Every week we shine a light on a different object from our collections that you may not have seen before.
This week we have a writing desk which belonged to Sr Mary Aloysius Doyle (1820-1908). Born Catherine Doyle, in 1820, in Old Kilcullen, Co. Kildare, Catherine entered St Leo’s Convent of Mercy, Carlow in 1849 where she received the name Sr. Mary Aloysius and was professed in 1851. Sr. Mary Aloysius taught in Carlow Mercy schools from 1849 until 1854, when she left Ireland with a group of sisters to nurse soldiers in the Crimea as part of a campaign of nursing by Florence Nightingale – the Crimean War lasted from October 1853 until February 1856. On her return to Ireland, Sr. Mary Aloysius was appointed Superioress of the Gort Foundation, Co. Galway in 1857 and opened a school there 2 years later. In 1878, a new foundation was opened at Kinvara, Co. Galway where Sr. Mary Aloysius spent much of her later life. In 1897, as the only surviving Irish war nurse, Sr. Mary Aloysius was invited to Windsor Palace, London to receive the Royal Red cross – on the event of Queen Victoria’s Diamond Jubilee – she however declined the invitation.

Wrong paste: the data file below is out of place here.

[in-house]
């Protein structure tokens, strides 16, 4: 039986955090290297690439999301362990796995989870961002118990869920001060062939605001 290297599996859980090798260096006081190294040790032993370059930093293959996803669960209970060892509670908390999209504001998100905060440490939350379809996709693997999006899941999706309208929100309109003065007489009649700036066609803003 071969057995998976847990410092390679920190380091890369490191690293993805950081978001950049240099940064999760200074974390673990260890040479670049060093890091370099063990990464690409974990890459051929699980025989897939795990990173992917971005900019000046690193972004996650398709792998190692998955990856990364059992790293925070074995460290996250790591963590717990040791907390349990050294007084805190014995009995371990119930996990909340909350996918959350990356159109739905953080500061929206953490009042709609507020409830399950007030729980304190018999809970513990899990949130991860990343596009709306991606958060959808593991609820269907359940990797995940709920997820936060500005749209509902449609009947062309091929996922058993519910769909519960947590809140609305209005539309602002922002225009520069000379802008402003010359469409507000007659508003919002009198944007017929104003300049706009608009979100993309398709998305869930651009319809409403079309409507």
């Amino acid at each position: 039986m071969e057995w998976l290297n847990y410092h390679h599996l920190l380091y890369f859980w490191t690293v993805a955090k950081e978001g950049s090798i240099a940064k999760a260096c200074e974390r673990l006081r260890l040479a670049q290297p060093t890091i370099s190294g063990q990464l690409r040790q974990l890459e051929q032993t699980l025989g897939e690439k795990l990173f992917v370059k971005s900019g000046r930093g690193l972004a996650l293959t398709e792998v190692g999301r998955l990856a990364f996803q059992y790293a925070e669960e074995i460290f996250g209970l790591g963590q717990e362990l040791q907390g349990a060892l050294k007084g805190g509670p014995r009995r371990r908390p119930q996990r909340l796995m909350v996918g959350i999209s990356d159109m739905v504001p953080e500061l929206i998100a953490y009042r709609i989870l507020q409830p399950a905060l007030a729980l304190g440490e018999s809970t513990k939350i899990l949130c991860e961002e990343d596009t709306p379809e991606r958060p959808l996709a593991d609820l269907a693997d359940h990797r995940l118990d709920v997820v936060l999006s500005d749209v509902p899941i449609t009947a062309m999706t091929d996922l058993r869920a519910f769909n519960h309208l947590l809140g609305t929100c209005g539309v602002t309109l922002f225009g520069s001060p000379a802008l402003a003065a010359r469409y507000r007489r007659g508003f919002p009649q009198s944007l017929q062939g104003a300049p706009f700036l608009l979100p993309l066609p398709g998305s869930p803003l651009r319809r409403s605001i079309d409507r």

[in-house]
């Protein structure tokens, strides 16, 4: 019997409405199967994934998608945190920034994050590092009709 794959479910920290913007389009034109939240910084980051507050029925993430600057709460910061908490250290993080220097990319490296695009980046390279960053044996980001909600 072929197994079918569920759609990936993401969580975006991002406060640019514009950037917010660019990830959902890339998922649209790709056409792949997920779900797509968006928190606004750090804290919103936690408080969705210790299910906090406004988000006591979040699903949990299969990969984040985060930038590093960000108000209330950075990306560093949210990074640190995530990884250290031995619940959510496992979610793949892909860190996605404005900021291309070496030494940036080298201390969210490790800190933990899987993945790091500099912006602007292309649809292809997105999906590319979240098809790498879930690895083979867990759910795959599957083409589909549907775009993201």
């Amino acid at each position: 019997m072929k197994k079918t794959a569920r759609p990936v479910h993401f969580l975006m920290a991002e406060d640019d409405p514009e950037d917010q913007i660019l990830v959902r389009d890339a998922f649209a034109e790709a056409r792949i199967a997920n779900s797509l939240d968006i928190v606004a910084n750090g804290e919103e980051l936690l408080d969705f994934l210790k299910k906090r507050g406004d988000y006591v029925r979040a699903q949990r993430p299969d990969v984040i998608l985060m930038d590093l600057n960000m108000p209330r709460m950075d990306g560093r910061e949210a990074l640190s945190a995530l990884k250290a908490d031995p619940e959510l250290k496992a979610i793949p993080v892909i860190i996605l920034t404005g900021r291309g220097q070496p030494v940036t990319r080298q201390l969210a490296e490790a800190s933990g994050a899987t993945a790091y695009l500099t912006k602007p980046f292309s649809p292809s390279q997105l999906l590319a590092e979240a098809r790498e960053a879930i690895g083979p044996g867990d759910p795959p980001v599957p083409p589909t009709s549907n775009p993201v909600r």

The writing desk comprises a polished wooden box polished (possibly cherry wood), with brass inlays, and a brass name plate, which opens out to form the writing desk, inlaid with leather and a gilt border. The dates on the name plate ‘1851 – 1901’ suggest the desk was presented to her on the celebration of the Golden Jubilee of her profession. She published her memoirs in 1904 titled ‘A Sister of Mercy’s Memories of the Crimea’ (Burns and Oates). When asked one time what she thought of Florence Nightingale, Mother Aloysius replied that she did not like her as she was too ‘bossy’ but that she was a great woman for getting things done for the poor, wounded and sick.
Visit Collections to browse more objects!
Fahy, M. de Lourdes, 1977/78 Mother M. Aloysius Doyle (1820-1908). In Journal of the Galway Archaeological and Historical Society, 1977/1978, Vol. 36, pp. 70-77